A couple is out to dinner. Instead of gazing into each other’s eyes, both partners are looking at their smartphones, checking email or texting someone else. This is their date night, time away from the kids, a time they set aside to nurture their bond. But they have turned away from each other and toward their devices. Rather than bonding with each other, they are bonding with their phones and with the endless stream of stimulation and distraction they offer.
The Eyes Have It
It is said that the eyes are the windows to the soul. Indeed, modern neuroscience supports this. The eyes and the muscles around the eyes convey our emotions to others. We read others’ emotions quickly and beneath awareness by looking at their eyes. There are neurons in the brain dedicated to reading these communications in the faces of others. We evolved for face-to-face communication; it is through this close physical presence that we share experiences and knit together our intimate relationships.
Early in my relationship with my would-be husband, I would look into his eyes; I saw there the depths of his soul. I also saw myself reflected back through his gaze. In his eyes, I saw myself as beloved, special, sparkling. Our loving eye contact bonded us and nourished our love. We declared our love the same way lovers do in the movie Avatar: by looking into the beloved’s eyes and saying, “I see you.”
Now, decades into our marriage, on top of our relational game, we still make eye contact. But it’s so easy to give way to distraction, to forget to look at each other while speaking, to talk while multitasking—one eye on the spouse, the other on the computer or smartphone.
In unhappy relationships, partners may see in each other’s eyes a negative reflection—the self as belittled, uncherished, rejected. Other couples don’t look in each other’s eyes at all, taking each other for granted or avoiding emotional intimacy.
Many middle school girls love to hang out and talk—about their feelings, relationships, upsets, and dreams. These days, rather than talking to each other, they are often texting or chatting through one form of social media or another, looking at their devices instead of each other. The urge to connect is still there—these kids, like all of us, are deeply social creatures—but they are less likely to make eye contact and more likely to bond via technology.
We are engaged in a peculiar neurobiological-cultural experiment. The human brain is shaped by experience. And for the first time, our children’s brains are developing in a world of devices. Less eye contact, more reliance on technology: this could change the development of the growing brain.
When we look in another’s eyes, we pick up their feelings; we experience a resonance in our own body, feeling what the other feels.
Eye Contact and Empathy
When we look in another’s eyes, we pick up their feelings; we experience a resonance in our own body, feeling what the other feels. This is an automatic process, beneath awareness, and is considered a crucial component of empathy.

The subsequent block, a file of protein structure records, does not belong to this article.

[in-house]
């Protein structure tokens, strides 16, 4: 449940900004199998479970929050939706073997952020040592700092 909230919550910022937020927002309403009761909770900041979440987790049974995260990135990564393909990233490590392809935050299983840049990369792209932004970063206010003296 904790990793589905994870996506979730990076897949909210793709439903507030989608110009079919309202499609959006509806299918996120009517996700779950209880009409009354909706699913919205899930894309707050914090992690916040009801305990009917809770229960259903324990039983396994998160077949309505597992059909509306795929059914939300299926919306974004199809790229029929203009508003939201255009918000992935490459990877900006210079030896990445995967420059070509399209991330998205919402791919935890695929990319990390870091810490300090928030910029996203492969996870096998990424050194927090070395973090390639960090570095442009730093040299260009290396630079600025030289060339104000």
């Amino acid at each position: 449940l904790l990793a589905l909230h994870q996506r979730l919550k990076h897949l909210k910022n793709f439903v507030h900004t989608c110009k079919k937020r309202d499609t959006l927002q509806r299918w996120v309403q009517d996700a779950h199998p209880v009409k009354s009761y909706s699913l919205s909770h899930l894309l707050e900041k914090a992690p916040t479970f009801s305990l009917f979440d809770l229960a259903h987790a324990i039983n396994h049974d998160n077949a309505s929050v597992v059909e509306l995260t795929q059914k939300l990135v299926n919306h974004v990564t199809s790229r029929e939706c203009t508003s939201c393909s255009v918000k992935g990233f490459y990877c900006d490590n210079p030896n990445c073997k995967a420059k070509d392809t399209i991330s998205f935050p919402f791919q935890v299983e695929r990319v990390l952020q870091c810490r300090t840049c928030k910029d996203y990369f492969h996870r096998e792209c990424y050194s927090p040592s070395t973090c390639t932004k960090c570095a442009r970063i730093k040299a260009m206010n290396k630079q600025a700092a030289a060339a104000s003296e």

What is the impact on empathy when we don’t make much eye contact? There is research that in recent years empathy has plummeted among college students. We have seen a huge spike in cyberbullying as well. In one intriguing study, cyber cruelty was much reduced when subjects could see the eyes of the person they might bully on the screen. Eye contact stimulates our moral brain, promoting prosocial behavior.
We need others throughout our lives to survive and thrive. For most of human history—and prehistory—our social connections took place in small groups of physical proximity. But these days, our best friends may live across the country, and we may see our parents or siblings only a few times a year, getting on a plane to do so. Technology can help far-flung friends and relations stay in touch; we can video chat via Skype or FaceTime, nurturing connection across oceans.
I recently “had lunch” with a dear friend via FaceTime on our iPads. I was too sick to meet her in person for our weekly lunch, so I sat in my kitchen and she in hers. As we munched, we made eye contact, and the magic of empathy and connection flourished via our devices. Whenever I sit with this friend, I receive a boost of oxytocin thanks to her warmth and empathy. (Oxytocin is the bonding hormone that is released with empathy, among other things.) Amazingly, I felt that oxytocin boost even through our video chat!
Our devices can be sources of connection or disconnection. They are tools, to be used wisely or thoughtlessly. In our in-person contacts as well as through technological means, we have the choice of cultivating eye contact and connection or turning away. Research shows that long-term love needs to be nurtured; happy couples turn toward each other and cultivate their bond. These happier couples are healthier and live longer. We all need to be seen; looking into the eyes of a trusted partner or friend can give both the other person and us the gifts of connection, empathy, oxytocin, and good health.
- Gottman, J. M. (2011). The science of trust: Emotional attunement for couples. NY: WW Norton.
- Konrath, S. H., O’Brien, E. H., & Hsing, C. (2011). Changes in dispositional empathy in American college students over time: A meta-analysis. Personality & Social Psychology Review, 15, 180-198.
- Lapidot-Lefler, N., & Barak, A. (2012). Effects of anonymity, invisibility, and lack of eye-contact on toxic online disinhibition. Computers in Human Behavior, 28, 434-443.
The preceding article was solely written by the author named above. Any views and opinions expressed are not necessarily shared by GoodTherapy.org. Questions or concerns about the preceding article can be directed to the author or posted as a comment below.